Dropshipping Vs E-Commerce Fulfillment: Which Is Best For Online Seller?

ecommerce fulfilment vs dropshipping

With the evolving capabilities of online technology, many people are taking the opportunity to open small e-commerce businesses. From selling handcrafted jewelry to advertising products on online marketplaces, smaller business owners can reach national and international customers with their goods.

As these small businesses take orders, they often rely on fulfillment processes to pick and pack orders before shipping them to customers. Two common fulfillment terms often misunderstood in the e-commerce space are e-commerce fulfillment and dropshipping.

What Is E-Commerce Fulfillment?

E-commerce fulfillment is a business model where you oversee the entire supply chain. Your small business markets products, handles customer service and takes the orders. You then fill the orders with products that are typically stored in a warehouse, shop backroom or even a spare room in your home. You or your employees perform the picking and packing of inventory for shipments.

The entire concept of e-commerce fulfillment is that you own the inventory outright. You decide how the inventory will be stored. Typically, you own the storage means, as many small business owners may use a garage on their property or rent a self-storage unit to hold the products. The work of delivery may also be accomplished using personal delivery drivers for regional transportation or paying for delivery services through national and global delivery companies or 3PLs.

You might choose the e-commerce fulfillment method if you want full control of the inventory the moment it is purchased and delivered from a wholesaler or supplier. It may require a larger capital investment for inventory procurement and purchasing or leasing warehouse spaces.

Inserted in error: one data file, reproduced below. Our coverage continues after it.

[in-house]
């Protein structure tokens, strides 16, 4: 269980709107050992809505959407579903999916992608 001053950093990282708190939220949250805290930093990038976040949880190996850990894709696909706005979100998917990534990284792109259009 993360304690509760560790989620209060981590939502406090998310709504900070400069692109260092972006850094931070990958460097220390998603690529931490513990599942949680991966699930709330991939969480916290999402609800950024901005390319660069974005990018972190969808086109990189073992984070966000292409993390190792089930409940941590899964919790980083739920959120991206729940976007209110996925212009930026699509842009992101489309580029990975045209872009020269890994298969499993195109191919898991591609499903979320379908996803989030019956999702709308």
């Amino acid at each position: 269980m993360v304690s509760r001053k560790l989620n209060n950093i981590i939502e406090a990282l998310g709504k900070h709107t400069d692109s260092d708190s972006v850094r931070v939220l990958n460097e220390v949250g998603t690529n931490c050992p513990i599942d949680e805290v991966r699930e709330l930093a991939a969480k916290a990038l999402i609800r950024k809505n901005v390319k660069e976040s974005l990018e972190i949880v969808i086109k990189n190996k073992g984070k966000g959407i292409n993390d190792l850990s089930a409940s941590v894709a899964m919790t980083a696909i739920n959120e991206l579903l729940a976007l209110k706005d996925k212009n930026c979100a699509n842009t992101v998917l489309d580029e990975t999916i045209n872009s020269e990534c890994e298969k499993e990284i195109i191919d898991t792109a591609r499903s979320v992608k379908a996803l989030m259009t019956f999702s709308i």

What Is Dropshipping?

Dropshipping is another fulfillment business model. For this method, you continue to handle all aspects of marketing, advertising and taking orders, but the manufacturer, wholesaler or supplier manages the picking and packing processes. The manufacturer or supplier also typically decides on the type of delivery services they will use to get the products to the customers.

With dropshipping, you do not own the inventory or store it at a location that you strictly control. Instead, you focus your time and working capital on advertising and marketing products, as well as providing customer service. You give inventory ownership and delivery control over to the manufacturer or supplier of the products.

With this business method, a small business owner may obtain cost savings by not having to rent or own warehousing space. It often works when you are dealing with limited capital that you do not want to spend on warehouse overhead or staff costs.

Why the Confusion Between These Methods?

Often, dropshipping and e-commerce fulfillment are considered interchangeable processes — but they are entirely different business models. A reason for the confusion could stem from the term “e-commerce.” Pairing “e-commerce” with “fulfillment” might make people believe it is a description of the order-taking process used by online stores. Meanwhile, dropshipping is often thought of as a transportation method used to get the products out of the warehouse and to customers.

Rather, the distinctions between these methods are based on where the inventory is stored and who owns the products for the orders.

Which Method Is Right For Me?

Every small business has unique operations, inventory storage requirements and budgetary limits. When trying to select between these two methods, keep these aspects in mind:

  • E-commerce fulfillment requires higher working capital for inventory purchasing and storage, yet allows for greater fulfillment control and higher profit margins.
  • Dropshipping allows for lower investment costs to save on inventory storage and management, yet requires profits to be shared with suppliers who will control fulfillment and delivery processes.

Evaluating your present budget and operations should allow you to select the fulfillment model that works best for your business. In addition, some companies use both methods, as they may ship certain products using dropshipping if the products are too large or require special storage requirements.

For more information, check out the accompanying resource.

AUTHOR BIO: Jay Catlin is CEO at AMS Fulfillment, a leading order fulfillment company servicing B2B and B2C clients nationwide. Catlin has been with the company since 2002 and helped grow AMS into the successful third-party fulfillment entity it is today

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